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Thomas Vanek says Isles' move to Brooklyn was factor in his departure; Isles fans should thank him

Wild winger Thomas Vanek said Tuesday that, if the Isles didn't choose to move the franchise to Brooklyn, he might have decided to stay with the team. But Islanders fans shouldn't be upset with him for that. The way things have turned out, they should be happy for the relocation, and for Vanek's choice.
The Hockey News

The Hockey News

In a new interview with, Wild winger Thomas Vanek says the New York Islanders' pending move to Brooklyn played a part in his decision to leave that franchise as an unrestricted free agent and sign with Minnesota.

"It was close in February [2014] and I thought about it long and hard," Vanek said. "There was two factors; I made a choice that I really wanted to go to free agency. But after being here for a while I loved it here. The one thing I didn't like was the move to Brooklyn. I think if the rink would have been built here, it should be here on the island. There was probably a good chance I still would be here."

There are Islanders fans who no doubt read those words and began stretching their hate muscles in preparation for booing Vanek at Nassau Coliseum when the Wild come to visit. But given the way things have turned out, that's the wrong approach. Isles fans should be thankful the team moved to Brooklyn, because if Vanek had stuck around and accepted the reported seven-year, $49-million contract offer GM Garth Snow put before him last season (before dealing the then-30-year-old to Montreal last March), the organization would have come to rue the decision.

Vanek hasn't been terrible for the Wild this season (19 goals and 49 points in 72 games) and his point total would rank him second on the Isles at the moment. However, he would've been earning $1.5 million more per year than Islanders superstar John Tavares (who currently has 73 points in as many games). It wouldn't have mattered how well Vanek played after signing an extension with the Isles - he wouldn't have been better than Tavares, and there's something that would've been fundamentally wrong with those financial optics.

Now, Vanek did put up offense at a nearly point-per-game pace (17 goals and 44 points) in his 47 games as an Islander, but a contract that took him through his early thirties into his mid-thirties would almost assuredly have seen a steady drop in that pace. Moreover, Snow's reported offer would've been an overpayment in both dollars and term, based on the three-year, $19.5-million deal he signed with the Wild in the off-season. It's no secret the Islanders aren't one of the league's highest-spending teams, and clearly, the organization has not struggled mightily without him this year.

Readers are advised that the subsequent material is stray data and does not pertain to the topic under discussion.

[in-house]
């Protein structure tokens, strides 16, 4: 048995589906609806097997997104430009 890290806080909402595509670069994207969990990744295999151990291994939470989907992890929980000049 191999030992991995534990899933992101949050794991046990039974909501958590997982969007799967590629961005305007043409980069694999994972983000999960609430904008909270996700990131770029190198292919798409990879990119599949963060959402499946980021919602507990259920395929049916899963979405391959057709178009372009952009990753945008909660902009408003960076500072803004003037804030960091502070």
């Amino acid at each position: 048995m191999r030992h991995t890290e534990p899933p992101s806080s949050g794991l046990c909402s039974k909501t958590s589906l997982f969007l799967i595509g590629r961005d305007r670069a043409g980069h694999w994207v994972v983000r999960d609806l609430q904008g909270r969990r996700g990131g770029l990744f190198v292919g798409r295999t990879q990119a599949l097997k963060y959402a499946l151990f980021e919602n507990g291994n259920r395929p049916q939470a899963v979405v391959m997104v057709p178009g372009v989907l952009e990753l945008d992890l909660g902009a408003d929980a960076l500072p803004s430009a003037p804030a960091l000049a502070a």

The Vanek/Isles saga provides an important lesson for hockey fans in markets where free agency looms for a big-name veteran player: what might seem like the most important thing in the world today – namely, getting a top talent signed to a contract extension – may turn out to be a blessing in disguise as soon as one season later.

This is not to say teams should always allow valuable assets to leave. In some instances, it might be necessary to retain an aging player whose best days likely are behind him. But not in the case of the Islanders. If Vanek had remained with the team, would the Isles have had the ability to (a) trade for defensemen Johnny Boychuk and Nick Leddy and (b) sign forwards Mikhail Grabovski and Nik Kulemin? Maybe. But maybe they only would've acquired two or three of those veterans, and maybe that wouldn't have made for the solid mix and decent depth the team can boast of today.

If Vanek's $7-million-per-year contract was on the books, would Snow face tougher decisions on restricted free agents Brock Nelson and Anders Lee this summer? Again, there's a chance the answer there is "no". But even with a change in ownership, it's not expected the Isles will spend to the cap ceiling, and if Vanek were still with the team, perhaps the new contracts Lee and Nelson need to sign would've squeezed out another youngster from the team's future. Seven million dollars each year is a big deal, and considering Lee and Nelson earn a combined $3.6 million this year, Snow should be able to accommodate both players with that money and still have cap space left over for other members of the squad.

Fear of the unknown is the worst type of fear, because it scares you away from the positive possibilities that are out there. Too often, teams splurge on players because they can't imagine life with familiar faces playing in unfamiliar uniforms. And sometimes, teams need a lucky break to avoid falling into that trap.

For the Isles, that break was apparently leaving Long Island for Brooklyn. Had they stayed, Vanek may have stayed. And had he stayed, there's no guarantee any of the good things that have happened for the organization this season would've happened at all.


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